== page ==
- #1

alexandrinushka

- 66

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- TL;DR Summary
- Proper time identical for any beams sent in opposite directions (Sagnac style experiment)

Hello,

I have recently come across this article by Rizzi and Ruggiero, called "The Relativistic Sagnac Effect: Two Derivations": https://arxiv.org/pdf/gr-qc/0305084.pdf

In section 3, the authors derive the Sagnac proper time difference for all beams (light beams and matter beams, including muons, neutrinos, electrons, acoustic waves, etc).

I feel like I have misread or not understood something from the paper, because it seems to me that:

Whatever the angular velocity of the matter beams (be it 0.001c or 0.1c or 0.8c) when we read the time lapse between the counter-propagating beams, we'll register it as being a constant on the rotating clock.

They say this condition holds only if the rotating clock is Einstein synchronized. So, can this be actually tested? Or has it? Do we actually have the possibility to Einstein synchronize the rotating clock and, in this case, will we indeed ALWAYS obtain the same time lapse for matter beams, no matter how slow (or fast) these are?

The math in their derivation adds up nicely, but I find this statement counterintuitive.

Can someone explain it to me in a simple way and suggest the experimental setup for testing it?

Thank you in advance.

I have recently come across this article by Rizzi and Ruggiero, called "The Relativistic Sagnac Effect: Two Derivations": https://arxiv.org/pdf/gr-qc/0305084.pdf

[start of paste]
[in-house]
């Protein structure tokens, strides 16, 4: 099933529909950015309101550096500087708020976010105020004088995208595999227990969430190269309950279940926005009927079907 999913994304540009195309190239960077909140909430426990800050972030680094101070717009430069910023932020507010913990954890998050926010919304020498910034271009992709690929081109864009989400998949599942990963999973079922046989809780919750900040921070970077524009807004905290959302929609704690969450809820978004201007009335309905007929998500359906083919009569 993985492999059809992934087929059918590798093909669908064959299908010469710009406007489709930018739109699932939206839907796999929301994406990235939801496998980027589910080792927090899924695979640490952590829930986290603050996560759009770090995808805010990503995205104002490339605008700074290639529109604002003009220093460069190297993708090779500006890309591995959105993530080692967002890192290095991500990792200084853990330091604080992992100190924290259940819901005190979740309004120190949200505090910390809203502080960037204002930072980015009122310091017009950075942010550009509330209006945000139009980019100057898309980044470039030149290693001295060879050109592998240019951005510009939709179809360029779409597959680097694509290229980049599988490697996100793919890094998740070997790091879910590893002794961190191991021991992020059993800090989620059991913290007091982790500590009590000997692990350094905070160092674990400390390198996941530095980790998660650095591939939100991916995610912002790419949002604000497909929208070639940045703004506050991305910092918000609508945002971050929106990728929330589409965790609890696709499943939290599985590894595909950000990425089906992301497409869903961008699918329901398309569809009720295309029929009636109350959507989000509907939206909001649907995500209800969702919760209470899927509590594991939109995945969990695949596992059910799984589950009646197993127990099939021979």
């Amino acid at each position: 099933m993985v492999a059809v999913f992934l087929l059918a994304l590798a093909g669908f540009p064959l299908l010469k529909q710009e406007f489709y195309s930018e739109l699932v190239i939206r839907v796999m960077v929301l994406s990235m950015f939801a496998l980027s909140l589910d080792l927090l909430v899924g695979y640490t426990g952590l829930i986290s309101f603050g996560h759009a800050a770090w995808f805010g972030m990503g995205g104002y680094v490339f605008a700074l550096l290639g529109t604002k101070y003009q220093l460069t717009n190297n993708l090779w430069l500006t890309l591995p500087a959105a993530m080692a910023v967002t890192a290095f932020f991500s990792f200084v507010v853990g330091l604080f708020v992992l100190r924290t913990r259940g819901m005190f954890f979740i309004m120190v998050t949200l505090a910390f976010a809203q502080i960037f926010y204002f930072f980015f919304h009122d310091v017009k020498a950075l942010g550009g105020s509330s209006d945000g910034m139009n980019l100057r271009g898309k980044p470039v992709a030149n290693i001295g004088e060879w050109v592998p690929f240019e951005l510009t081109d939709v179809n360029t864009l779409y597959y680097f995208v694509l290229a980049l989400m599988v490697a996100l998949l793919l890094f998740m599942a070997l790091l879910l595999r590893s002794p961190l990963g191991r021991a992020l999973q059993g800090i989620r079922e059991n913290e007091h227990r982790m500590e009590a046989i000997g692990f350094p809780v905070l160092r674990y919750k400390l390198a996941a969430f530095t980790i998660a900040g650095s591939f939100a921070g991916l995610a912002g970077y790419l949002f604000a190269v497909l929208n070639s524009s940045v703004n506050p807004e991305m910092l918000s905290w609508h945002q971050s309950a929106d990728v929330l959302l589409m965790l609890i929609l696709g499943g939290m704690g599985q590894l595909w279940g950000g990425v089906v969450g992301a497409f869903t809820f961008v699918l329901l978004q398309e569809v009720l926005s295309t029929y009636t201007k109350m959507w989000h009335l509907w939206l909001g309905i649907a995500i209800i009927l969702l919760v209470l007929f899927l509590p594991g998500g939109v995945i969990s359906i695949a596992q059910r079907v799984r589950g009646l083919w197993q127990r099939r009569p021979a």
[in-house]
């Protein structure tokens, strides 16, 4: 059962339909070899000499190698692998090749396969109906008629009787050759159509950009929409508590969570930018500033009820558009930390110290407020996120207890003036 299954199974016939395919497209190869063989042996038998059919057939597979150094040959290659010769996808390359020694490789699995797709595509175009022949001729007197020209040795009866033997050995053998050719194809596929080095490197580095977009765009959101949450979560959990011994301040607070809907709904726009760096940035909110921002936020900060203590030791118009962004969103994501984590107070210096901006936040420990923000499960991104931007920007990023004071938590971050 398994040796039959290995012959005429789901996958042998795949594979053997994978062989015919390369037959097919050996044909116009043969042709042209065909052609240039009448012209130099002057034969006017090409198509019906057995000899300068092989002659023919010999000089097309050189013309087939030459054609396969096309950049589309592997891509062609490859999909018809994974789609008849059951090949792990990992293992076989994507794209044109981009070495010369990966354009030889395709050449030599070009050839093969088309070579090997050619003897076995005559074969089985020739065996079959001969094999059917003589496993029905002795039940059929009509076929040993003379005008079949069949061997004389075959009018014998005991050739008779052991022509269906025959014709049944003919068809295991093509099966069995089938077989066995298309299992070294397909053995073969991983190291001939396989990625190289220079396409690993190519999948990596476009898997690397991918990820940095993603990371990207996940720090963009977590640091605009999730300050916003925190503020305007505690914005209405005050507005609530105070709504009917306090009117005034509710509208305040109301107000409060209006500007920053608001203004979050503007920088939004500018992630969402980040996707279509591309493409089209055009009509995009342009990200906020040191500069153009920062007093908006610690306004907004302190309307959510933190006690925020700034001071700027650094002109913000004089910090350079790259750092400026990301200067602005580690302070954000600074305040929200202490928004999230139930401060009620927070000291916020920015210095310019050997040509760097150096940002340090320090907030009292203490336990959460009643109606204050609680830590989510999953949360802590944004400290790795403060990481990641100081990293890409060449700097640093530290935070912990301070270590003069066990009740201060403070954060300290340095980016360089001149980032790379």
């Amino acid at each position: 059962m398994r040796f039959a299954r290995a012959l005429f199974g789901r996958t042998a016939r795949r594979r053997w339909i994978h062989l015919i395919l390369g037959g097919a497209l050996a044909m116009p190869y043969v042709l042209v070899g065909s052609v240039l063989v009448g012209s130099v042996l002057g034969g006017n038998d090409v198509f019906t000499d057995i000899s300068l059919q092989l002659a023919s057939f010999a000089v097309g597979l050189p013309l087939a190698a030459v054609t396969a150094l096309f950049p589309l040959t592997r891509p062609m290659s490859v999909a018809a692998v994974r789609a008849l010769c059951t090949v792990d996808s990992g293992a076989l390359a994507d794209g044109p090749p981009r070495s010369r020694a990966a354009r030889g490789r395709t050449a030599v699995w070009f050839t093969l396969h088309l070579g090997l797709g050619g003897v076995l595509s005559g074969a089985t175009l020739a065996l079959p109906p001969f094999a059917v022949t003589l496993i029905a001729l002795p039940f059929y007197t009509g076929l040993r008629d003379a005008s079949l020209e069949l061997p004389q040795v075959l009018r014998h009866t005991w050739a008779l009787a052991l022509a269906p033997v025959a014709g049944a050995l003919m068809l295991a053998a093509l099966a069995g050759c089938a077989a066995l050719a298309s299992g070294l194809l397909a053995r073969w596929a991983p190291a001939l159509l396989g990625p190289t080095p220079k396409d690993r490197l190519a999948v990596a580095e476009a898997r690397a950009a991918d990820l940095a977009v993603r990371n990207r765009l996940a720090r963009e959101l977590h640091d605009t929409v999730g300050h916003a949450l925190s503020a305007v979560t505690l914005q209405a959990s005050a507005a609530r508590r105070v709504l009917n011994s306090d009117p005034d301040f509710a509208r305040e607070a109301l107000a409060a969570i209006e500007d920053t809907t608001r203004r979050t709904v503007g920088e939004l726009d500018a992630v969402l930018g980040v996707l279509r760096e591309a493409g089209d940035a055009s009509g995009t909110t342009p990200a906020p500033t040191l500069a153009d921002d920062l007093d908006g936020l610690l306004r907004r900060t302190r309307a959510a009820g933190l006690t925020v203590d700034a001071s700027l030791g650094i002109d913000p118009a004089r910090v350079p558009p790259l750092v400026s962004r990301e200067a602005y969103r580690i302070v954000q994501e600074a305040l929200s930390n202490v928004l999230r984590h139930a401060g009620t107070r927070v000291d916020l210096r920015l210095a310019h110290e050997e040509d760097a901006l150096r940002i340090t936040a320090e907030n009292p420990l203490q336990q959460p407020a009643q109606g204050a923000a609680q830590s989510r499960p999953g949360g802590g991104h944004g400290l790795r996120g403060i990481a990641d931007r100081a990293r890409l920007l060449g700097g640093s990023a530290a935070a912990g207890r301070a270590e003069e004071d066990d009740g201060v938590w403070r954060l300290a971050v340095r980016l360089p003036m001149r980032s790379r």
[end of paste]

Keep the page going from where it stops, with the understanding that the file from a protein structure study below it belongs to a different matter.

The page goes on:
In section 3, the authors derive the Sagnac proper time difference for all beams (light beams and matter beams, including muons, neutrinos, electrons, acoustic waves, etc).

I feel like I have misread or not understood something from the paper, because it seems to me that:

Whatever the angular velocity of the matter beams (be it 0.001c or 0.1c or 0.8c) when we read the time lapse between the counter-propagating beams, we'll register it as being a constant on the rotating clock.

They say this condition holds only if the rotating clock is Einstein synchronized. So, can this be actually tested? Or has it? Do we actually have the possibility to Einstein synchronize the rotating clock and, in this case, will we indeed ALWAYS obtain the same time lapse for matter beams, no matter how slow (or fast) these are?

The math in their derivation adds up nicely, but I find this statement counterintuitive.

Can someone explain it to me in a simple way and suggest the experimental setup for testing it?

Thank you in advance.

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